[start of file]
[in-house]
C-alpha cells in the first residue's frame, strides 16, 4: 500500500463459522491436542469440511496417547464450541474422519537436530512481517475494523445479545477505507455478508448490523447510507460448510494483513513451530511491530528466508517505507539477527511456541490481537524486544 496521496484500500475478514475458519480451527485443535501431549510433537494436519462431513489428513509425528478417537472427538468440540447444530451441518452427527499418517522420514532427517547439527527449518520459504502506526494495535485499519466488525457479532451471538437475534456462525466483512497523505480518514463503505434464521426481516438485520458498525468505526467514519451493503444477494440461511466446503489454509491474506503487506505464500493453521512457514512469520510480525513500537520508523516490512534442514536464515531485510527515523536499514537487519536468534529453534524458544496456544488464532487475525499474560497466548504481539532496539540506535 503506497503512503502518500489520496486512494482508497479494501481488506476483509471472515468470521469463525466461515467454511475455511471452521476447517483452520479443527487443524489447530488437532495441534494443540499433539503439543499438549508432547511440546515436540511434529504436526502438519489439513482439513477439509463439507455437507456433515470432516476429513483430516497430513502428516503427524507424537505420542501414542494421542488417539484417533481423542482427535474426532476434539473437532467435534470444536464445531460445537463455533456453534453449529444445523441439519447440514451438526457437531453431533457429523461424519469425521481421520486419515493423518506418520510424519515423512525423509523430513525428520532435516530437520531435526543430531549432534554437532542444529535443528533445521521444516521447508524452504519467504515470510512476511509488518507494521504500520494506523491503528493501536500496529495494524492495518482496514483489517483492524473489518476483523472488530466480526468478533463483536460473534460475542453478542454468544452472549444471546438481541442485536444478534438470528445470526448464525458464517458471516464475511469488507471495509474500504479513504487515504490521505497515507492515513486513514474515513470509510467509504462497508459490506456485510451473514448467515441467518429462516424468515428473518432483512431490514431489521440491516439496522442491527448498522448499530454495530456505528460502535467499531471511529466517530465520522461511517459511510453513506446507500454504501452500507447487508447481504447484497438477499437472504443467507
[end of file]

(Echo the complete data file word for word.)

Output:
[in-house]
C-alpha cells in the first residue's frame, strides 16, 4: 500500500463459522491436542469440511496417547464450541474422519537436530512481517475494523445479545477505507455478508448490523447510507460448510494483513513451530511491530528466508517505507539477527511456541490481537524486544 496521496484500500475478514475458519480451527485443535501431549510433537494436519462431513489428513509425528478417537472427538468440540447444530451441518452427527499418517522420514532427517547439527527449518520459504502506526494495535485499519466488525457479532451471538437475534456462525466483512497523505480518514463503505434464521426481516438485520458498525468505526467514519451493503444477494440461511466446503489454509491474506503487506505464500493453521512457514512469520510480525513500537520508523516490512534442514536464515531485510527515523536499514537487519536468534529453534524458544496456544488464532487475525499474560497466548504481539532496539540506535 503506497503512503502518500489520496486512494482508497479494501481488506476483509471472515468470521469463525466461515467454511475455511471452521476447517483452520479443527487443524489447530488437532495441534494443540499433539503439543499438549508432547511440546515436540511434529504436526502438519489439513482439513477439509463439507455437507456433515470432516476429513483430516497430513502428516503427524507424537505420542501414542494421542488417539484417533481423542482427535474426532476434539473437532467435534470444536464445531460445537463455533456453534453449529444445523441439519447440514451438526457437531453431533457429523461424519469425521481421520486419515493423518506418520510424519515423512525423509523430513525428520532435516530437520531435526543430531549432534554437532542444529535443528533445521521444516521447508524452504519467504515470510512476511509488518507494521504500520494506523491503528493501536500496529495494524492495518482496514483489517483492524473489518476483523472488530466480526468478533463483536460473534460475542453478542454468544452472549444471546438481541442485536444478534438470528445470526448464525458464517458471516464475511469488507471495509474500504479513504487515504490521505497515507492515513486513514474515513470509510467509504462497508459490506456485510451473514448467515441467518429462516424468515428473518432483512431490514431489521440491516439496522442491527448498522448499530454495530456505528460502535467499531471511529466517530465520522461511517459511510453513506446507500454504501452500507447487508447481504447484497438477499437472504443467507